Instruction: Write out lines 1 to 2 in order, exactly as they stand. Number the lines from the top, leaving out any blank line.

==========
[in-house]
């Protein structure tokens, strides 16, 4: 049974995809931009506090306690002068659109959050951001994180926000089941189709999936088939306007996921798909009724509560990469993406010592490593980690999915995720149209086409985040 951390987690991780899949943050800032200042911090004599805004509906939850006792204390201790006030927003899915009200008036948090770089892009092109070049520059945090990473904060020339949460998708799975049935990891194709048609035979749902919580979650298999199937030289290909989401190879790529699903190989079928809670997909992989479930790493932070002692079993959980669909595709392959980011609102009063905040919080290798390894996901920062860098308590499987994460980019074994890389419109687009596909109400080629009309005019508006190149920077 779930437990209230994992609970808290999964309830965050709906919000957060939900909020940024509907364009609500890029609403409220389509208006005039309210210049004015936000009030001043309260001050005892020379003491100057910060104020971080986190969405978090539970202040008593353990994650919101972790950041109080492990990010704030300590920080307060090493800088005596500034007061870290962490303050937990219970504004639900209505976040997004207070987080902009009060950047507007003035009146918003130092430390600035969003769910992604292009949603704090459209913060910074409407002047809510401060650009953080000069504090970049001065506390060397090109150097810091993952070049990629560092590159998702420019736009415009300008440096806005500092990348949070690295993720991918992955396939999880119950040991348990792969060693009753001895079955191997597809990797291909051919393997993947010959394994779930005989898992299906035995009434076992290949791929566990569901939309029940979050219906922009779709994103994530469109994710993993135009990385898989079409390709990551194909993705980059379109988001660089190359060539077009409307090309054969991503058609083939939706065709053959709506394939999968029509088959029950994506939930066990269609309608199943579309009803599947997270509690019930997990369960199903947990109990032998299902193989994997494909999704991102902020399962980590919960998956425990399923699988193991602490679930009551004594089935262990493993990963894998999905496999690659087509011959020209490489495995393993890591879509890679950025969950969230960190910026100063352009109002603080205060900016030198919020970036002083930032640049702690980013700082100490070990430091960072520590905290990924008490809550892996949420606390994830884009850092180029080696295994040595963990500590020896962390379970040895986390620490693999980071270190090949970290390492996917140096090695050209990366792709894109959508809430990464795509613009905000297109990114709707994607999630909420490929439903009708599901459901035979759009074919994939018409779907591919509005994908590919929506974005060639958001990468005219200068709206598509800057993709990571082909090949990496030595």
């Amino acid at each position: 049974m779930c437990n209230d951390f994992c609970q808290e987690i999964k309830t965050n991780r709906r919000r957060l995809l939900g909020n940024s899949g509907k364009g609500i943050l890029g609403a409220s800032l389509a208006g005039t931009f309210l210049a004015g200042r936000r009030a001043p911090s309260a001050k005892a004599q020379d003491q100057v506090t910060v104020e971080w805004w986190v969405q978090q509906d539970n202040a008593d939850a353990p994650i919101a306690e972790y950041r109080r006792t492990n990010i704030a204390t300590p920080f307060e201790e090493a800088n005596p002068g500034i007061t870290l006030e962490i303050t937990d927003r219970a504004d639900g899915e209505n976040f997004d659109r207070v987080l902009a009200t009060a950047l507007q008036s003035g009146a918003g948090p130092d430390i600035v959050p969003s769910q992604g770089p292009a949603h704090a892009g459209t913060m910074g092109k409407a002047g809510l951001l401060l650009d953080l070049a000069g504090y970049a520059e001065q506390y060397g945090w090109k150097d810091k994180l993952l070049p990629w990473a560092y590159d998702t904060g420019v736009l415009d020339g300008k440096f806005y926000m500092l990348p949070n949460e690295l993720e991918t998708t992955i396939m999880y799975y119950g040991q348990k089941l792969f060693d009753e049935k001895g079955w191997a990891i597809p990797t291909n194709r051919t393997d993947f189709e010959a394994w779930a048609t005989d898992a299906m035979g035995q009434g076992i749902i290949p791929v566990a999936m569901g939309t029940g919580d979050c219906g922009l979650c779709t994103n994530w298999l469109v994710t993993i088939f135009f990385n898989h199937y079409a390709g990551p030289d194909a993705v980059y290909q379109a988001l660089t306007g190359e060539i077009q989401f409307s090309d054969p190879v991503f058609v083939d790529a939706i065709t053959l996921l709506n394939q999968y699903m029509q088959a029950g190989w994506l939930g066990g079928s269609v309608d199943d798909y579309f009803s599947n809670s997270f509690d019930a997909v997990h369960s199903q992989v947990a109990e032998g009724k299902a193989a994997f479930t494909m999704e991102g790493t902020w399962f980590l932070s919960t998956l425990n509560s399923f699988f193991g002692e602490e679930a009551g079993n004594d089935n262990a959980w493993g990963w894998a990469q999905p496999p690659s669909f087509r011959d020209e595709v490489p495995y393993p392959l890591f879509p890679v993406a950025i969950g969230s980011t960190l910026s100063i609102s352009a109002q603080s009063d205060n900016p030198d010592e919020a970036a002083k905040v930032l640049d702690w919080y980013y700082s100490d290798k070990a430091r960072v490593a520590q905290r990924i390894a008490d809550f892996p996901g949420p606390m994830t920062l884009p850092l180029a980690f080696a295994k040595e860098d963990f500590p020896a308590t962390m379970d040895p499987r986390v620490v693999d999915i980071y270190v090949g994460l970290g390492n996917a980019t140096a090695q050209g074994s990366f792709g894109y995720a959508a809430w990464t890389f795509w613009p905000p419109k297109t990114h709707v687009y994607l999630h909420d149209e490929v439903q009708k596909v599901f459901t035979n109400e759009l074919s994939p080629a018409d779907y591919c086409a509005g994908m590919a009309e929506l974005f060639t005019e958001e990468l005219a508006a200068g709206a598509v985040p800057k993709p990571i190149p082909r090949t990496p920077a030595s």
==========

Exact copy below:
[in-house]
């Protein structure tokens, strides 16, 4: 049974995809931009506090306690002068659109959050951001994180926000089941189709999936088939306007996921798909009724509560990469993406010592490593980690999915995720149209086409985040 951390987690991780899949943050800032200042911090004599805004509906939850006792204390201790006030927003899915009200008036948090770089892009092109070049520059945090990473904060020339949460998708799975049935990891194709048609035979749902919580979650298999199937030289290909989401190879790529699903190989079928809670997909992989479930790493932070002692079993959980669909595709392959980011609102009063905040919080290798390894996901920062860098308590499987994460980019074994890389419109687009596909109400080629009309005019508006190149920077 779930437990209230994992609970808290999964309830965050709906919000957060939900909020940024509907364009609500890029609403409220389509208006005039309210210049004015936000009030001043309260001050005892020379003491100057910060104020971080986190969405978090539970202040008593353990994650919101972790950041109080492990990010704030300590920080307060090493800088005596500034007061870290962490303050937990219970504004639900209505976040997004207070987080902009009060950047507007003035009146918003130092430390600035969003769910992604292009949603704090459209913060910074409407002047809510401060650009953080000069504090970049001065506390060397090109150097810091993952070049990629560092590159998702420019736009415009300008440096806005500092990348949070690295993720991918992955396939999880119950040991348990792969060693009753001895079955191997597809990797291909051919393997993947010959394994779930005989898992299906035995009434076992290949791929566990569901939309029940979050219906922009779709994103994530469109994710993993135009990385898989079409390709990551194909993705980059379109988001660089190359060539077009409307090309054969991503058609083939939706065709053959709506394939999968029509088959029950994506939930066990269609309608199943579309009803599947997270509690019930997990369960199903947990109990032998299902193989994997494909999704991102902020399962980590919960998956425990399923699988193991602490679930009551004594089935262990493993990963894998999905496999690659087509011959020209490489495995393993890591879509890679950025969950969230960190910026100063352009109002603080205060900016030198919020970036002083930032640049702690980013700082100490070990430091960072520590905290990924008490809550892996949420606390994830884009850092180029080696295994040595963990500590020896962390379970040895986390620490693999980071270190090949970290390492996917140096090695050209990366792709894109959508809430990464795509613009905000297109990114709707994607999630909420490929439903009708599901459901035979759009074919994939018409779907591919509005994908590919929506974005060639958001990468005219200068709206598509800057993709990571082909090949990496030595």